NAS Isaiah 61:1 The Spirit of the Lord GOD is upon me, Because the Lord has anointed me To bring good news to the afflicted; He has sent me to bind up the brokenhearted, To proclaim liberty to captives And freedom to prisoners.
The little phrase “to bind up the brokenhearted” has a great wealth of meaning. Jewish readers study Isaiah 61 and see a reference about the coming Messiah. Christians reading Luke 4 recognize Jesus quoting the same passage at the beginning of His public ministry; fulfilling Messiah’s first coming. What’s most fascinating? As He finished presenting the text in the synagogue He didn’t end with a message or exposition of meaning, He just closed the manuscript, made the announcement, “Today this Scripture has been fulfilled in your hearing” and sat down. Without much fanfare the truth of that passage had just been accomplished before every eye in the house of worship.
For humanity today that action means that the binding of the broken heart is fulfilled in Jesus Christ. Healing is immediately available for use in treatment. Let’s take that little phrase and isolate a couple of the words used in the ancient Hebrew language. The word bind means to tie something up. In the context of Isaiah 61:1 the idea is of a physician wrapping up a wound for the process of healing. The word brokenhearted in Hebrew is the word “shabar.” There are various definitions used for this text: “to break in pieces, rend violently, crush, rupture, to be broken, be maimed, be crippled, be wrecked,” and to “be shattered.” Brokenhearted is more than just a simple breaking of an object into a few pieces. In fact, the meaning is stronger and more serious than the compound fracture of a human bone! In the Hebrew the word is extremely powerful—the thought is that an object has been shatter irrecoverably into a myriad of pieces. When we read, “He binds up the brokenhearted,” the burden of that verse is that Messiah heals the impossibly irrecoverable, shattered into many tiny pieces, life. Jesus is the only one who can apply the wrapping for healing an unbearably shattered (brokenhearted) situation.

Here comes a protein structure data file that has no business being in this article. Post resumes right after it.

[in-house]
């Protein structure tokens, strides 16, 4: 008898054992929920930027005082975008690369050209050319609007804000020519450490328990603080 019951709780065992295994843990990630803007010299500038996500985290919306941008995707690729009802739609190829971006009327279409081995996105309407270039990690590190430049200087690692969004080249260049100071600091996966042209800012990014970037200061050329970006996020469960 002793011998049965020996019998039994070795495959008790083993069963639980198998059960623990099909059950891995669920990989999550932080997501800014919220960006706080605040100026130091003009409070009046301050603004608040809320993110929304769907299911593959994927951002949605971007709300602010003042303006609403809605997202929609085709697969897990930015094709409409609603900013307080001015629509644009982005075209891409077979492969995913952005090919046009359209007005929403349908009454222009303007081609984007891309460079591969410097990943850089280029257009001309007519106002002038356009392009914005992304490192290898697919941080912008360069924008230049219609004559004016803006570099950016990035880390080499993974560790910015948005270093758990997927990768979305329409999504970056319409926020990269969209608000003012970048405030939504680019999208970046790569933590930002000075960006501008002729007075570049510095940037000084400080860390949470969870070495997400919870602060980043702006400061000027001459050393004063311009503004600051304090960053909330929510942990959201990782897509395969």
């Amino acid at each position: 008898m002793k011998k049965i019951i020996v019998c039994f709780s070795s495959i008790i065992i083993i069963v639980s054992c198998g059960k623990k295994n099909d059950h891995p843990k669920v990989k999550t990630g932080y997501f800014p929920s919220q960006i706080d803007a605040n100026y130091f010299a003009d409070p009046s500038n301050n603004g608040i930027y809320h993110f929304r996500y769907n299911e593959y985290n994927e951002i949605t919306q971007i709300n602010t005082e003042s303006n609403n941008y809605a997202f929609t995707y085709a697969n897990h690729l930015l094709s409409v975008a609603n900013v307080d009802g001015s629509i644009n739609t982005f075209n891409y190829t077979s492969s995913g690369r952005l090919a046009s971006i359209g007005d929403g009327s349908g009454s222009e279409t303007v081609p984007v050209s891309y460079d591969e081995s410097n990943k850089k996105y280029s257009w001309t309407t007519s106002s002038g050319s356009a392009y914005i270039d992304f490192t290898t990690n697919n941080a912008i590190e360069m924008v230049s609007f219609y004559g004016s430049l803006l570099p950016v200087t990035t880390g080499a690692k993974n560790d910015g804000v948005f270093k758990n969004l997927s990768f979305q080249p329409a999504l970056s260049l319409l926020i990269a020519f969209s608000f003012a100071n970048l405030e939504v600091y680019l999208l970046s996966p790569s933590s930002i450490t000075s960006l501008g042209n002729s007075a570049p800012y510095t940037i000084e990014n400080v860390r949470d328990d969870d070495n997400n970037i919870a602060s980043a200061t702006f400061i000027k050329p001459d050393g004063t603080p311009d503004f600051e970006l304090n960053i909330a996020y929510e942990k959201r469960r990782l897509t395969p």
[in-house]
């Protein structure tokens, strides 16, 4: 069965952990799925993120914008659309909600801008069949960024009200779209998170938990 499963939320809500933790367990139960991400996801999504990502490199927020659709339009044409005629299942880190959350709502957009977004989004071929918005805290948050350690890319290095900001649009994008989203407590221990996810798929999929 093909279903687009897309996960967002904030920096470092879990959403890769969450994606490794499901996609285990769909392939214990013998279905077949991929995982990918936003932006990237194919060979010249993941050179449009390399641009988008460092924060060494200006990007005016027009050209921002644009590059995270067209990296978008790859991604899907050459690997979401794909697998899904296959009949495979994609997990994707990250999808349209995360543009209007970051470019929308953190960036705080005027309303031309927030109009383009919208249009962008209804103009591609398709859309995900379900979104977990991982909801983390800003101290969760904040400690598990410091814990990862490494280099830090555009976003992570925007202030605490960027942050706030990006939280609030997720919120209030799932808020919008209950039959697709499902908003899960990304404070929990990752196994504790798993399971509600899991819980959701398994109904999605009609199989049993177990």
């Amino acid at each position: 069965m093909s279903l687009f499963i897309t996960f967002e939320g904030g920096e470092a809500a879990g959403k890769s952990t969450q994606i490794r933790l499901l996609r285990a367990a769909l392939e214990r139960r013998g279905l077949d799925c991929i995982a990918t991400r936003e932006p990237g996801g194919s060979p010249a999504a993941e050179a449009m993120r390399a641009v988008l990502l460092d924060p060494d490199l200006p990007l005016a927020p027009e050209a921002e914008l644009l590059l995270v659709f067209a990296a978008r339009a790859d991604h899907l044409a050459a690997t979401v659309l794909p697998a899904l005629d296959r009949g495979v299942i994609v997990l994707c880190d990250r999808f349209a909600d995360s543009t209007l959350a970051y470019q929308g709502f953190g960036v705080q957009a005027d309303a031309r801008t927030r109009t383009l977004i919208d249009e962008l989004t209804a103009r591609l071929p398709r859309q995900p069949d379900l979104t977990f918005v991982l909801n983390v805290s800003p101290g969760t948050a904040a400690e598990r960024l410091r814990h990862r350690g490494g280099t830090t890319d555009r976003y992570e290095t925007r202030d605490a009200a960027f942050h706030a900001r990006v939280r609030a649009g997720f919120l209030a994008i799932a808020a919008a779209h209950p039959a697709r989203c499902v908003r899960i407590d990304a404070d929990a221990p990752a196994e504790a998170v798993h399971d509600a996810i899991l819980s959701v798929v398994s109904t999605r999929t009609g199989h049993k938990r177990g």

J. Robert Hanson